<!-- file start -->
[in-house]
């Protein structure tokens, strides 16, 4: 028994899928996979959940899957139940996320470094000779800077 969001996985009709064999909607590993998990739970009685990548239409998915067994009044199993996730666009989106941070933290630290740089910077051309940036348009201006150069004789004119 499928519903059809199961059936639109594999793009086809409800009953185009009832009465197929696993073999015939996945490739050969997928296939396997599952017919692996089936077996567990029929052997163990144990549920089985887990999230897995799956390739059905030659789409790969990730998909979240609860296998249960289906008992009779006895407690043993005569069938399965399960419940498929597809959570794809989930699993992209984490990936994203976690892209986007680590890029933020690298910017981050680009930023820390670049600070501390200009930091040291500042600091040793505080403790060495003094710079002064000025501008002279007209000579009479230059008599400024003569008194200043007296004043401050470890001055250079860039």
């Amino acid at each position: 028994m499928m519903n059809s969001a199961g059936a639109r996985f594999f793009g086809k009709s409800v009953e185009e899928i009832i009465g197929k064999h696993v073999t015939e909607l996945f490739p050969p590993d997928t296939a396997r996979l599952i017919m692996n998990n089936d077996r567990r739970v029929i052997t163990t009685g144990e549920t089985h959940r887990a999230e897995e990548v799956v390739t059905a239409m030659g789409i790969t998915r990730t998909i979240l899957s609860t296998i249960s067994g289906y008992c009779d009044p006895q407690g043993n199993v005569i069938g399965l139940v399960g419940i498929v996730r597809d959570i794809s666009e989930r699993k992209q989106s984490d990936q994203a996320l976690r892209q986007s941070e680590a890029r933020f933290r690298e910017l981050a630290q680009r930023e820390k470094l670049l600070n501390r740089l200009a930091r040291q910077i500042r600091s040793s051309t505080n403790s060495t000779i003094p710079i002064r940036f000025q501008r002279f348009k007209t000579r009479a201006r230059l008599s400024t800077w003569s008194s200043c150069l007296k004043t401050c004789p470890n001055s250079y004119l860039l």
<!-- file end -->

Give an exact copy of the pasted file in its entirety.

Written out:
[in-house]
């Protein structure tokens, strides 16, 4: 028994899928996979959940899957139940996320470094000779800077 969001996985009709064999909607590993998990739970009685990548239409998915067994009044199993996730666009989106941070933290630290740089910077051309940036348009201006150069004789004119 499928519903059809199961059936639109594999793009086809409800009953185009009832009465197929696993073999015939996945490739050969997928296939396997599952017919692996089936077996567990029929052997163990144990549920089985887990999230897995799956390739059905030659789409790969990730998909979240609860296998249960289906008992009779006895407690043993005569069938399965399960419940498929597809959570794809989930699993992209984490990936994203976690892209986007680590890029933020690298910017981050680009930023820390670049600070501390200009930091040291500042600091040793505080403790060495003094710079002064000025501008002279007209000579009479230059008599400024003569008194200043007296004043401050470890001055250079860039």
């Amino acid at each position: 028994m499928m519903n059809s969001a199961g059936a639109r996985f594999f793009g086809k009709s409800v009953e185009e899928i009832i009465g197929k064999h696993v073999t015939e909607l996945f490739p050969p590993d997928t296939a396997r996979l599952i017919m692996n998990n089936d077996r567990r739970v029929i052997t163990t009685g144990e549920t089985h959940r887990a999230e897995e990548v799956v390739t059905a239409m030659g789409i790969t998915r990730t998909i979240l899957s609860t296998i249960s067994g289906y008992c009779d009044p006895q407690g043993n199993v005569i069938g399965l139940v399960g419940i498929v996730r597809d959570i794809s666009e989930r699993k992209q989106s984490d990936q994203a996320l976690r892209q986007s941070e680590a890029r933020f933290r690298e910017l981050a630290q680009r930023e820390k470094l670049l600070n501390r740089l200009a930091r040291q910077i500042r600091s040793s051309t505080n403790s060495t000779i003094p710079i002064r940036f000025q501008r002279f348009k007209t000579r009479a201006r230059l008599s400024t800077w003569s008194s200043c150069l007296k004043t401050c004789p470890n001055s250079y004119l860039l």